Questions tagged [dative-alternation]

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Can object pronouns and possessive pronouns be used side by side without a preposition? [duplicate]

In a previous post on this site, the question was asked, "Can we use two pronouns side by side?" However, the example given (and thus answers offered) didn't quite suit the particular question that I ...
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2answers
79 views

Is expression “It does us no harm.” grammatically correct?

I would write it with "to": "It does to us no harm." or "It does no harm to us". Similar example from https://www.macmillandictionary.com/dictionary/british/do-to "I’ll never forgive him for ...
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1answer
192 views

Indirect object pronoun before direct object

I have seen a few people say that indirect objects that are in the form of a pronoun should be placed before the direct object in a sentence. Why is that? I didn’t know it mattered. For example: “I ...
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1answer
224 views

Confusing syntax in sentences with indirect object complements

Some verbs produce unambiguous syntax when used with an indirect object. I brought a toy to Katy. --> I brought Katy a toy. I bought flowers for my wife. --> I bought my wife flowers. ...
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2answers
729 views

How to tell if something is a core complement or a non-core complement?

CaGEL on page 216 cite the following: "Kim gave the key to Pat" An NP indirectly related to the verb through the preposition is referred as an oblique. The phrase "to Pat" is a non-core ...
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3answers
4k views

Is it correct to say, “Send it me?” [duplicate]

I'm a native speaker, but I'm a bit of a language lover and I'm afraid some other grammatical structures have encroached on my use of English. Another native English speaker looked at me funny the ...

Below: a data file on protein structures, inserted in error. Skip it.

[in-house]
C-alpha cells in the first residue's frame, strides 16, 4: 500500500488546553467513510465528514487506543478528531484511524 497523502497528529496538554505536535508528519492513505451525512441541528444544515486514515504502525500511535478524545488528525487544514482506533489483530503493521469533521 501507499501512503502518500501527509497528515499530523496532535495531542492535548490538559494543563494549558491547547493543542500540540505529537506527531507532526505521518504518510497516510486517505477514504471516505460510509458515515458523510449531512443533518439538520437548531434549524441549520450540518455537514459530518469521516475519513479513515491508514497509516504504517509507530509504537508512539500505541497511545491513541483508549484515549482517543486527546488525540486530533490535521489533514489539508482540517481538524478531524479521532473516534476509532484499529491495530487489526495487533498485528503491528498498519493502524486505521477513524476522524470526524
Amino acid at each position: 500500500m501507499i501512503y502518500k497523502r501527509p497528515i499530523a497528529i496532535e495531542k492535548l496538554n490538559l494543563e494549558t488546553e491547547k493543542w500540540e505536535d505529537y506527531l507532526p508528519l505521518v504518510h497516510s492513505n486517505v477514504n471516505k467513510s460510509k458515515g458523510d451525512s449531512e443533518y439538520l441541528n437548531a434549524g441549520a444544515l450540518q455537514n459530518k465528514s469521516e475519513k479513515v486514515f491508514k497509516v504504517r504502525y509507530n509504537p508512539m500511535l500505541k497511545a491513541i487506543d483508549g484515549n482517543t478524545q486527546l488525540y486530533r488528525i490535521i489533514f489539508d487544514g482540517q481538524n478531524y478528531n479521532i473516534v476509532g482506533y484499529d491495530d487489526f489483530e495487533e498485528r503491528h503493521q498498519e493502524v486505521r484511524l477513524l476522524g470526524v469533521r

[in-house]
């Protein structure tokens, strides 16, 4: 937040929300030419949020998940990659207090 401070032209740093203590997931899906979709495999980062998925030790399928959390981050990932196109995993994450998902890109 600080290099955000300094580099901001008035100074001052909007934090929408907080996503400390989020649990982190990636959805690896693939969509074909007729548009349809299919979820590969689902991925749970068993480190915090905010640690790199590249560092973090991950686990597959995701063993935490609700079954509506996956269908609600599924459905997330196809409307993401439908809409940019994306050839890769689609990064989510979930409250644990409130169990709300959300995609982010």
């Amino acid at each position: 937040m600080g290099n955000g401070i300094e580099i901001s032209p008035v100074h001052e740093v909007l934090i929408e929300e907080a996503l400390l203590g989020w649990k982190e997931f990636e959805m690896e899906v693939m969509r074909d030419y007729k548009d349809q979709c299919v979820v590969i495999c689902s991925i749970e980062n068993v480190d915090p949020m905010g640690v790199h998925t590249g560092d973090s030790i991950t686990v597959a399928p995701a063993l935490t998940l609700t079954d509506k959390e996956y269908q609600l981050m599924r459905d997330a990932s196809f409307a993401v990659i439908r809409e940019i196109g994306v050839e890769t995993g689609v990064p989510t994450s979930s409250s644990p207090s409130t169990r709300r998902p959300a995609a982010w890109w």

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2answers
502 views

Since the rules do not forbid “I brought him him”, can I therefore say it that way?

I’ve searched about direct and indirect objects, and all explanations have led me to think that I could say this: ?I brought him him. Is that allowed? I think it should be, since the rules governing ...
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2answers
138 views

Question About Diagramming

This has to do with indirect objects. Take these two sentences for example: The ship's captain gave the crew orders. The ship's captain gave orders to the crew. The first sentence is easy to ...
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5answers
12k views

Is “Whom did you give the book?” ungrammatical?

You gave him the book.                       (1) Based on the sentence (1), it seems to me that the following form of question is possible: ...
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1answer
400 views

What are some give-type verbs that cannot undergo straight dative alternation?

The following dative alternations sound off to me: I want to donate my clothes to charity. --> I want to donate charity my clothes. He has to submit his paper to his teacher. --> He has to ...
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5answers
659 views

Why does a pronoun as the predicate of an indirect object (e.g. “I gave her it”) sound wrong?

Forgive me if I've used the wrong terms in the title, I did my best given my middle-school grammar lessons and Wikipedia. "I gave her the book" sounds just fine, but "I gave her it" sounds stilted ...
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4answers
338 views

Is it still an indirect object if you're taking something away?

So Jim is the indirect object in the sentence "Sally gave Jim a sandwich." But is Jim still the indirect object if the sentence is "Sally took the sandwich from Jim"? And if the sentence were to ...
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3answers
7k views

Why “answer me” but not “answer me the question”?

Why are "answer me" and "answer the question" acceptable but not "answer me the question"? Is it similar to "explain me (something)"?
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3answers
6k views

“I gave him + INDIRECT OBJECT” vs. “I gave + INDIRECT OBJECT+ to him”

Consider these two sentences: "I gave him a pencil," and, "I gave a pencil to him." Is it correct that the important part of the sentence is placed at the end? When we want to emphasize the pencil ...
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4answers
18k views

What's wrong with “I'll open you the door”?

When I call the buzzer outside my girlfriend's flat, she sometimes says *"I'll open you the door". I correct this to "I'll open the door for you". I've never heard a native speaker say it the first ...
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3answers
6k views

Why is it correct to say “He came and said something to me” but not “He came and said to me something”?

This question was just posed to me and I couldn't give a clear answer beyond that the second just feels wrong and one would generally use a direct or indirect quotation, as in "he came and said to me ...
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4answers
14k views

“to throw someone something” vs “to throw something at someone”

In the following sentence, the need for the at preposition is clear: "He threw something at him" However, if I started the sentence the other way round, it would feel (at least to me) as if the ...